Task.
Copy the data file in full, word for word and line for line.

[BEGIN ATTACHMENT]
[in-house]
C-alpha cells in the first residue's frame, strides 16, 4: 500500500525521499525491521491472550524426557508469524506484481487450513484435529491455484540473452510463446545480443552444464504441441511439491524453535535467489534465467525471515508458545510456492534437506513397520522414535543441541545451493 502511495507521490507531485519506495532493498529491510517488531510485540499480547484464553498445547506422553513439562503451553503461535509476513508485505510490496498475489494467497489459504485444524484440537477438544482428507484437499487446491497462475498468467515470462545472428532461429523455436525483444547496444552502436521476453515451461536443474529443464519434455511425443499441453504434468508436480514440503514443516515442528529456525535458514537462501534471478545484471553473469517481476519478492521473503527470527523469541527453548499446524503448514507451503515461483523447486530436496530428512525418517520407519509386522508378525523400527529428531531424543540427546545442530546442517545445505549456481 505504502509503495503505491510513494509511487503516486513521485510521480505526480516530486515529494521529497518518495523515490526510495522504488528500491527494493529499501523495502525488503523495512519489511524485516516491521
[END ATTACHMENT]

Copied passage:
[in-house]
C-alpha cells in the first residue's frame, strides 16, 4: 500500500525521499525491521491472550524426557508469524506484481487450513484435529491455484540473452510463446545480443552444464504441441511439491524453535535467489534465467525471515508458545510456492534437506513397520522414535543441541545451493 502511495507521490507531485519506495532493498529491510517488531510485540499480547484464553498445547506422553513439562503451553503461535509476513508485505510490496498475489494467497489459504485444524484440537477438544482428507484437499487446491497462475498468467515470462545472428532461429523455436525483444547496444552502436521476453515451461536443474529443464519434455511425443499441453504434468508436480514440503514443516515442528529456525535458514537462501534471478545484471553473469517481476519478492521473503527470527523469541527453548499446524503448514507451503515461483523447486530436496530428512525418517520407519509386522508378525523400527529428531531424543540427546545442530546442517545445505549456481 505504502509503495503505491510513494509511487503516486513521485510521480505526480516530486515529494521529497518518495523515490526510495522504488528500491527494493529499501523495502525488503523495512519489511524485516516491521